http://www.youtube.com/watch?feature=en ... K4REjqGc9w
I'm going to look at one tomorrow that is in a state of mid-restoration (and has been for some time!)
Wish me luck!
Starting on row one looks a bit awkward at first but starting on row 3 going down to 2 and then 1 is simple. Good game.
http://technabob.com/blog/2007/08/09/ch ... f-88-keys/
Has anyone here tried it?
But on the janko there are Six notes set back into the second row .(See janko Images for a quick check .)
That leaves every note on the keyboard with it`s octave one note physically closer. That is a Massive Bonus if you have small hands .
Surprisingly the janko descriptions do not highlight this important fact.
One oddity in the instructions tells us that only the thumbs should play the lower two rows of notes. But on one video showing a pair of janko players they are using all their fingers on those two lower rows. So it seems that a 2 row janko might be possible . Surely that would give the janko principle a fighting chance of surviving against all odds.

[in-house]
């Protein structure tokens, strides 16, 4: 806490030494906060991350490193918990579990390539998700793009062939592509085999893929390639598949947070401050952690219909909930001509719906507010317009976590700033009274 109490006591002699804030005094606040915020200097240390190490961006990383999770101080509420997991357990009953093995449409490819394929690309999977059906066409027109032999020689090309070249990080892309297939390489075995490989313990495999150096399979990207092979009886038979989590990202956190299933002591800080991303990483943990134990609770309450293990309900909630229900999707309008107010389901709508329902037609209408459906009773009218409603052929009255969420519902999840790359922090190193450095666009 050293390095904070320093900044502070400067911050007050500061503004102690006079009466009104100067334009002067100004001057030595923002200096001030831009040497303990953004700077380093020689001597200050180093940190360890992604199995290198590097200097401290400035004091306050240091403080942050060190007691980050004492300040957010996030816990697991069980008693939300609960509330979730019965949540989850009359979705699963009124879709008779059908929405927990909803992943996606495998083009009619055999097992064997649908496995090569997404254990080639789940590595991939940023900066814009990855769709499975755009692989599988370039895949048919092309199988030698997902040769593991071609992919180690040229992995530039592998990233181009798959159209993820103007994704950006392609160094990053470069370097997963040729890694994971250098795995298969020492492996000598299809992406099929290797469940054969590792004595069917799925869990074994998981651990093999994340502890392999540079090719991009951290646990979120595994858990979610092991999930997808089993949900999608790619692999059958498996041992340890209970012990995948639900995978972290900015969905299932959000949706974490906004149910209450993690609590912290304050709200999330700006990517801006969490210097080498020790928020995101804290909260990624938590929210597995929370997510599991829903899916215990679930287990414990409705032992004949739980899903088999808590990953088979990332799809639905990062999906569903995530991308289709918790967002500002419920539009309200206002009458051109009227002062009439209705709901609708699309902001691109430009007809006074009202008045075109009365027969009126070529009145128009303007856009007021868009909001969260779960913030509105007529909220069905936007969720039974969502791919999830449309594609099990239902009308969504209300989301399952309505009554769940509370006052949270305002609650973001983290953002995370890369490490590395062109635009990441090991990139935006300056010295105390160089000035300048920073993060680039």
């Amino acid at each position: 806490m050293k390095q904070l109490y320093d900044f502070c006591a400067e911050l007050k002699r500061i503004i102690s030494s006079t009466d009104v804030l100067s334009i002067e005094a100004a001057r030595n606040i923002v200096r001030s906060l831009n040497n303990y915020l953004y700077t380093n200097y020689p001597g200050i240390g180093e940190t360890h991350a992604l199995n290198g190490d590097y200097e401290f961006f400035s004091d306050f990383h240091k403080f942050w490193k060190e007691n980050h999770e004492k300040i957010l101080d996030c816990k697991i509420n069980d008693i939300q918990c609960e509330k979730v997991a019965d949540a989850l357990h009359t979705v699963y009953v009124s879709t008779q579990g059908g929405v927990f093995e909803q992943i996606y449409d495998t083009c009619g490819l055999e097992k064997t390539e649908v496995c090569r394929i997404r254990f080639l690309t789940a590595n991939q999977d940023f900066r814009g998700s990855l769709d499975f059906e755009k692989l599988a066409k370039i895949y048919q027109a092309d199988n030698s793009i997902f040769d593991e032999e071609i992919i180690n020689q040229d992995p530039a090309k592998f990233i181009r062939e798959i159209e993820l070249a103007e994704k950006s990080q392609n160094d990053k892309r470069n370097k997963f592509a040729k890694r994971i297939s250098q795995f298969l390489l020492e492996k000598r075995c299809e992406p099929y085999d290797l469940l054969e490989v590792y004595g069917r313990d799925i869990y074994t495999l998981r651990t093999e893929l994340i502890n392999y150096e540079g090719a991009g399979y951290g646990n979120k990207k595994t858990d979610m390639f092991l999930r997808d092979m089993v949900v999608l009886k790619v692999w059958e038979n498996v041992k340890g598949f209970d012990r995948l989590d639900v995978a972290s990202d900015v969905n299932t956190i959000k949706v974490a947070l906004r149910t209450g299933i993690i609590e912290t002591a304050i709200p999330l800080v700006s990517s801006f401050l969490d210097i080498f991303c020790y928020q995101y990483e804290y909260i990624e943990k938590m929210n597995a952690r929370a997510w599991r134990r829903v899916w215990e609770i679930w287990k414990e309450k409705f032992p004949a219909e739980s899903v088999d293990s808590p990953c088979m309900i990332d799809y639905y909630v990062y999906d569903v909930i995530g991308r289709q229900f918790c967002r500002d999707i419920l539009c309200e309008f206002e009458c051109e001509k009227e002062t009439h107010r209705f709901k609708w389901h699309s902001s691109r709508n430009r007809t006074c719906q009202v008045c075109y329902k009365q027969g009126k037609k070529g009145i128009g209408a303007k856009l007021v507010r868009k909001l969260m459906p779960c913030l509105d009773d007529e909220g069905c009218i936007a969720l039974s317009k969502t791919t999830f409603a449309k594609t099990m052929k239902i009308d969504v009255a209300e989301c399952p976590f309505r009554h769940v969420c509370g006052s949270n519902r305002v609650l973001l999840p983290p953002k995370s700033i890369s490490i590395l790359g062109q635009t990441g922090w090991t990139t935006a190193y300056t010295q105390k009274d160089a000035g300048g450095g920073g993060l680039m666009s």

It might be a get out of jail free card for all the players with small hands .
The point about each scale using the same fingering pattern is interesting but not as crucial as a way to save pain and discomfort for so many players .Ladies would appreciate the benefits as well as children .(And me ).
So it is not a full key width difference .
The standard keyboard divides the 7 white keys into 16.4 which makes each key 2.342cms wide.
With a janko division of six lower notes and six upper notes the key width becomes 2.733cms .
The practical business of reaching the octave note is straddling the notes in between. With a division by 6 instead of 7 the notes will become wider but adding up the difference only seems to make the janko reach 0.387 cms shorter.
There are some Yamaha digitals that have a slightly shorter octave already of 15.9cms.That is 0.5cms less than standard.
All that work for just short of one centimetre difference .ie 0.5+0.387= 0.887cms